Mee hoon kueh is not everybody's cup of tea. It is clear, and simple and rustic. I was introduced to it by Hubs, a Klang boy, and love it. When we went back to Malaysia, one of our must-haves was mee huen kueh in Berkeley, Klang.
Below is the pix from Fatty Restaurant. Go early (before noon) and wait half an hour for your bowl. Go any later, (like this blogger) and wait for over one hour. The dish is prepared bowl by bowl, thus the long wait.
So I go searching for recipes and as usual, find a wide variety. What I am looking for is the Berkeley version, which does not have shrimps, fried minced pork meat marinated in soy sauce, pork balls, etc. It has slices of pork, some liver, the noodle dough, anchovy stock, a poached egg, vege and is topped with fried ikan bilis and shallot oil.
The best recipe I find is here
The result? Loved it. Hearty, aromatic soup with slippery, soft torn dough. Perfect for a winter day lunch. It wasn't as good as Klang's mee hoon kueh, what do they say about beggars and choosers again?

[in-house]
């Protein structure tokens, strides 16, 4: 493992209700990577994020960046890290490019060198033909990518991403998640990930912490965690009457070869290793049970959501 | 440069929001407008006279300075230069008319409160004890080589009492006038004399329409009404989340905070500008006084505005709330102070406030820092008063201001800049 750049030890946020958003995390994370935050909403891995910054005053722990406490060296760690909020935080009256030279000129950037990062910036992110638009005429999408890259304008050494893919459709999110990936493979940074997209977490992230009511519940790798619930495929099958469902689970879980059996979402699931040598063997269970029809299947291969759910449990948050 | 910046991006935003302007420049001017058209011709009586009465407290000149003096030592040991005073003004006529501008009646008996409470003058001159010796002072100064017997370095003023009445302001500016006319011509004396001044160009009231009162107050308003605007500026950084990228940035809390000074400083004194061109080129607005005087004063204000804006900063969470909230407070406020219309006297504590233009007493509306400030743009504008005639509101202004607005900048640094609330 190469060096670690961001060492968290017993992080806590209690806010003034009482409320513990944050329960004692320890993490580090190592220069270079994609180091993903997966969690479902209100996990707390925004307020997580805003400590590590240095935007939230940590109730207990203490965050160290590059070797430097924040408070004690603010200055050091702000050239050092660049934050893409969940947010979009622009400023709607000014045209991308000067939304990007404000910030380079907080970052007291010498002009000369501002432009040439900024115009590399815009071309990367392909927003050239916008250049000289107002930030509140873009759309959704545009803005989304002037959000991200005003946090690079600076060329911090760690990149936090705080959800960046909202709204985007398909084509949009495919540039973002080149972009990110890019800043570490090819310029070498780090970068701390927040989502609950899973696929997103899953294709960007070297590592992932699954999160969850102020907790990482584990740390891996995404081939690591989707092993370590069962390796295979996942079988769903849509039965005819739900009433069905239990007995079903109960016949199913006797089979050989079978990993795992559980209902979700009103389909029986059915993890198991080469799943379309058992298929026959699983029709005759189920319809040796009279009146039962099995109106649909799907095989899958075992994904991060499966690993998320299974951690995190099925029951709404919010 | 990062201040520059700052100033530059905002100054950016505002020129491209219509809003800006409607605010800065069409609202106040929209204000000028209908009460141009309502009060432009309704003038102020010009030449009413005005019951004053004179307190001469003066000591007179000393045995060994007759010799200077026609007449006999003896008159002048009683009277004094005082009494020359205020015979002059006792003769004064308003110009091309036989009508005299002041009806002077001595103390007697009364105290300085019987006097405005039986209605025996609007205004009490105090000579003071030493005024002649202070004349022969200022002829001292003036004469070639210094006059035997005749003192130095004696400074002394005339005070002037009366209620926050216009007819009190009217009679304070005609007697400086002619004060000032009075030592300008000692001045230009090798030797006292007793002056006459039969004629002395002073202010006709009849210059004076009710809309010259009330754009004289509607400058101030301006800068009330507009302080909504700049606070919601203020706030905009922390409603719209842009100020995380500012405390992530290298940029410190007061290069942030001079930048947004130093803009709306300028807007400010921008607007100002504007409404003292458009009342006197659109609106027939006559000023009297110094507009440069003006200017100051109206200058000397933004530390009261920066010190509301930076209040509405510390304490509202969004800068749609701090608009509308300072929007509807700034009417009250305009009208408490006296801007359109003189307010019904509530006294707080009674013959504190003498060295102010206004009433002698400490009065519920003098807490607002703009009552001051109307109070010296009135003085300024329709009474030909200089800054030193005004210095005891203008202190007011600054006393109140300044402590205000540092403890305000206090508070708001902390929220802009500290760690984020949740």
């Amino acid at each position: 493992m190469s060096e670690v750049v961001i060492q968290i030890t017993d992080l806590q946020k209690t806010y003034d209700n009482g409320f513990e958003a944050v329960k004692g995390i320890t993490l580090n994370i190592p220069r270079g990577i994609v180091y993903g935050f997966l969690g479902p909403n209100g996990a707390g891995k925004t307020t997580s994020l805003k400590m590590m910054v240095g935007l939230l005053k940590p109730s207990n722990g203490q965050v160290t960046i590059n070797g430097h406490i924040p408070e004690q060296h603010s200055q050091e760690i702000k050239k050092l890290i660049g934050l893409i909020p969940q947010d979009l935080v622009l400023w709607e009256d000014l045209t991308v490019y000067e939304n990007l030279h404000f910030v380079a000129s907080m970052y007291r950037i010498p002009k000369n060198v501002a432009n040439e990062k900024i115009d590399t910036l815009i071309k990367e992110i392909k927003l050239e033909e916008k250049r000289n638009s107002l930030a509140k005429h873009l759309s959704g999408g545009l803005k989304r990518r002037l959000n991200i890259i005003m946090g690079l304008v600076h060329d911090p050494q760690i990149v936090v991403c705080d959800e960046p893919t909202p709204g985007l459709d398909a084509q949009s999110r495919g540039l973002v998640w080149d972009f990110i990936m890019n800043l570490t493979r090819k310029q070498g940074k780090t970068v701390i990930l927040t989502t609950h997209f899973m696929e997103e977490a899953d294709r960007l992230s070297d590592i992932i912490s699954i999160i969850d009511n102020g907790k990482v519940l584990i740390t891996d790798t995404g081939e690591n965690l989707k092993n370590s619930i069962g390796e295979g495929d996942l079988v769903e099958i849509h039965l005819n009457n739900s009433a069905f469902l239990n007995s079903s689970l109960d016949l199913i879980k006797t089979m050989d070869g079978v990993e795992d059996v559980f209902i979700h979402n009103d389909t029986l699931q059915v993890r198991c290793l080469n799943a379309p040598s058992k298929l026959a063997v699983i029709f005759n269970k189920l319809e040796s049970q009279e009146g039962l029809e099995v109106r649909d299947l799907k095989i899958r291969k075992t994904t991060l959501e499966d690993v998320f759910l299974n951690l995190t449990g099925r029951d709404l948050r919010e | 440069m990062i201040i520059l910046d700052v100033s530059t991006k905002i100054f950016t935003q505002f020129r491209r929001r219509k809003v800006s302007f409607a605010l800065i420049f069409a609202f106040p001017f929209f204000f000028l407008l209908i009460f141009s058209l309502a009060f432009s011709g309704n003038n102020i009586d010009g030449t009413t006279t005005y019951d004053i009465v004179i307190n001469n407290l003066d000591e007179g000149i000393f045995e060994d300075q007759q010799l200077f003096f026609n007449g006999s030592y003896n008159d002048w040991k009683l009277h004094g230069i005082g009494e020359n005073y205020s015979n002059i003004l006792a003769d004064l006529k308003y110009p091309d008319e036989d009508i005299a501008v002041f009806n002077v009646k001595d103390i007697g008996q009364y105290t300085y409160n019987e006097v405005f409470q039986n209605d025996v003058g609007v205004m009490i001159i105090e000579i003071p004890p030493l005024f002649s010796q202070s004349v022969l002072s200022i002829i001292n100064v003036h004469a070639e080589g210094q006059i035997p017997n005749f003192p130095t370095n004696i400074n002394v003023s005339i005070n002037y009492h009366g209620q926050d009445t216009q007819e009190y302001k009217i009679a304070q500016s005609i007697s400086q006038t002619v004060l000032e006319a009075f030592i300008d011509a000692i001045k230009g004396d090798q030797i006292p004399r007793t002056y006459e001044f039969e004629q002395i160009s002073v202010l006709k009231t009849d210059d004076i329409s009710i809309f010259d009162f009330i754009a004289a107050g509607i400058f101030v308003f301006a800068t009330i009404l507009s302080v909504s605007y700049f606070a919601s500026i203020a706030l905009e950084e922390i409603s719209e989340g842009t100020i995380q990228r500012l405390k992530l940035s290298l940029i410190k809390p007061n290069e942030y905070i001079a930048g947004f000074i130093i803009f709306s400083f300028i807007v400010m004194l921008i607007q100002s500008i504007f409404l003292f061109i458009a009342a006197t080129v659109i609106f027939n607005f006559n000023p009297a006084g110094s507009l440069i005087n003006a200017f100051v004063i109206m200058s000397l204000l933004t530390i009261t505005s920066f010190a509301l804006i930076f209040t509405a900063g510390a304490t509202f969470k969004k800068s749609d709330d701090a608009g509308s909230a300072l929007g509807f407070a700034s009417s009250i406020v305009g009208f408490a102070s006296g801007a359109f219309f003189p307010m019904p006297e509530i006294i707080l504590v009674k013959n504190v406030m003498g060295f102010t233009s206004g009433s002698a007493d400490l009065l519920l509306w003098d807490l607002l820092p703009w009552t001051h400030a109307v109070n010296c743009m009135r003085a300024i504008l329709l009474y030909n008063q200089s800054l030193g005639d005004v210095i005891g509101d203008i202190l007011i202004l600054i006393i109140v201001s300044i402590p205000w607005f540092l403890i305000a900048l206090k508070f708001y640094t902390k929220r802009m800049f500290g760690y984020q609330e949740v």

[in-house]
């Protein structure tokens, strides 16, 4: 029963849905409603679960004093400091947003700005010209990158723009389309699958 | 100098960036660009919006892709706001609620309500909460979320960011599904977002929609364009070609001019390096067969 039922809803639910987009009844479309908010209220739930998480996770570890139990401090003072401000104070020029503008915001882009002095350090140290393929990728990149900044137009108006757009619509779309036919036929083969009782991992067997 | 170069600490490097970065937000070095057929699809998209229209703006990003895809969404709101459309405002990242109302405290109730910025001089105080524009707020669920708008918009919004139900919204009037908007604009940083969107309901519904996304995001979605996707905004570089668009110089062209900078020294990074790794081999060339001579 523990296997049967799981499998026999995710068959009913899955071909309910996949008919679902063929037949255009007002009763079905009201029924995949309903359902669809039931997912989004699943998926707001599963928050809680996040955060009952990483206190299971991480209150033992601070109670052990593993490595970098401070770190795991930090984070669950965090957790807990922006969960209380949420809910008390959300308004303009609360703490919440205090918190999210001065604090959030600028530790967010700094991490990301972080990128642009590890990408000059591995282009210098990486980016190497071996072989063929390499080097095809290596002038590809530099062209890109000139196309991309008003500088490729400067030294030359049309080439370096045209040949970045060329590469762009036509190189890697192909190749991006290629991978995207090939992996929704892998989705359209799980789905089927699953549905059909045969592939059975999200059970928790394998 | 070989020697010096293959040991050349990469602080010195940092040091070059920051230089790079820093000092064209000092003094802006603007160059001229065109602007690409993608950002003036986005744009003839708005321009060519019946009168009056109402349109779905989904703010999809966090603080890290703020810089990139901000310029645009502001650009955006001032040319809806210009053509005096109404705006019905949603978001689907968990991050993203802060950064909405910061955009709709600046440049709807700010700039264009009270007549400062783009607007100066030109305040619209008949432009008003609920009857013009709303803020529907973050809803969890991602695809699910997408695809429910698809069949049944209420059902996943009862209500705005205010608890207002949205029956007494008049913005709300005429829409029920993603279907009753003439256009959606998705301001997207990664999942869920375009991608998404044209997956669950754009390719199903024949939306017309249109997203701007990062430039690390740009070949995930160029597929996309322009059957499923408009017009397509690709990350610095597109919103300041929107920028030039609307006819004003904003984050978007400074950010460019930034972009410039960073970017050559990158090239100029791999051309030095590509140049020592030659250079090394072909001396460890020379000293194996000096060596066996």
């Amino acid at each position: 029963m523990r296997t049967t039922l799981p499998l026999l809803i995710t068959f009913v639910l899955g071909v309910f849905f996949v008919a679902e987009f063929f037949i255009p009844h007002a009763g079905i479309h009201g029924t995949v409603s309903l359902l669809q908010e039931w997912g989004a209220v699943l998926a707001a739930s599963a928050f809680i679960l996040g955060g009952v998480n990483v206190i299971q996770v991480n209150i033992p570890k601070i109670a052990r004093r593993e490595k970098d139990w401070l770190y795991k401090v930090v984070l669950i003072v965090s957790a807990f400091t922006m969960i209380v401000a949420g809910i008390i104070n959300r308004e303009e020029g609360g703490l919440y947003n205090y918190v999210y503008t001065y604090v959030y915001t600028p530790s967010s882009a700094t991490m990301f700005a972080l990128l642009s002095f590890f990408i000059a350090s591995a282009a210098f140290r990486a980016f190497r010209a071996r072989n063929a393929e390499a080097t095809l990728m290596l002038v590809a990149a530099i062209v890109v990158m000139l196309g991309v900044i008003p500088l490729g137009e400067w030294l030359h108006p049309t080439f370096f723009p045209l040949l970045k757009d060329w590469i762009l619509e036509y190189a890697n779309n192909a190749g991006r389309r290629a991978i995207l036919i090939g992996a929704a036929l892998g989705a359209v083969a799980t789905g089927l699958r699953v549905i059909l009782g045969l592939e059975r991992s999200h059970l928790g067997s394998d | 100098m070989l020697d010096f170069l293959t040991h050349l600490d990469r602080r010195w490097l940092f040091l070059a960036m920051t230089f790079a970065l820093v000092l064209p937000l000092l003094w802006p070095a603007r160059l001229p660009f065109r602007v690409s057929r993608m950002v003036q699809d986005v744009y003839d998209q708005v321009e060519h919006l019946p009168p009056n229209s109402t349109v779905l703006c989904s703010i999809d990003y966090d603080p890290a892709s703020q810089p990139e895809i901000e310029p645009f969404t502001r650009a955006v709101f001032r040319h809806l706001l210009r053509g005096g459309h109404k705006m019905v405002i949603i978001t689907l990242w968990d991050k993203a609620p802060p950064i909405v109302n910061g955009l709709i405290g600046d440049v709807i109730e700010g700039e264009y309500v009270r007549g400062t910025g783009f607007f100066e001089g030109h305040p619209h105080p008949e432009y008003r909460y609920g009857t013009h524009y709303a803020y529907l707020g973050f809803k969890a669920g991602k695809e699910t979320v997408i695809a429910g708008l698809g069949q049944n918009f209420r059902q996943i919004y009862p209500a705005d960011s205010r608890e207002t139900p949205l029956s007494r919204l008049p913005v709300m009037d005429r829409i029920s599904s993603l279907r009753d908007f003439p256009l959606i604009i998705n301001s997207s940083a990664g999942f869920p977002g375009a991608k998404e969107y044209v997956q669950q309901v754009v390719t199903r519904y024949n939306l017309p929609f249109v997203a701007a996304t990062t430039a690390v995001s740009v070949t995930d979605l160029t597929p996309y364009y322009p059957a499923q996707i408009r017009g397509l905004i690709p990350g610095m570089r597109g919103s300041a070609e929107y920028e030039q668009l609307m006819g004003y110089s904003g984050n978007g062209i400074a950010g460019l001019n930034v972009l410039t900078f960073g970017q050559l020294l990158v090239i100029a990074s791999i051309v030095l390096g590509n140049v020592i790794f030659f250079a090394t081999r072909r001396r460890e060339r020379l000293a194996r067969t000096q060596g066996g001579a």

For stock : anchovies (washed), garlic, ginger, tong choy;
For dough : flour, egg, water, salt, garlic oil
Assemble with noodles, soup, fried anchovies, garlic shallots oil, baby spinach leaves, steamed rehydrated Chinese mushrooms and poached egg.
And of course, cili padi in soya sauce as the condiment
1) I used less flour per egg - the ratio of 300 gm instead of 500.
2) I put a dash of garlic oil into the dough as per here .
3) Instead of using it as a garnish, I boiled it in the stock for about 10 minutes then I discarded it
4) I was too lazy to steam the mushrooms separately and chucked them into the soup. Not a good idea - they taint the taste of the delicate soup! Luckily, I fished them out before too much harm was done.
5) After tearing the dough for two bowls, I developed respect for those workers pulling at the dough all day long. It's hard work!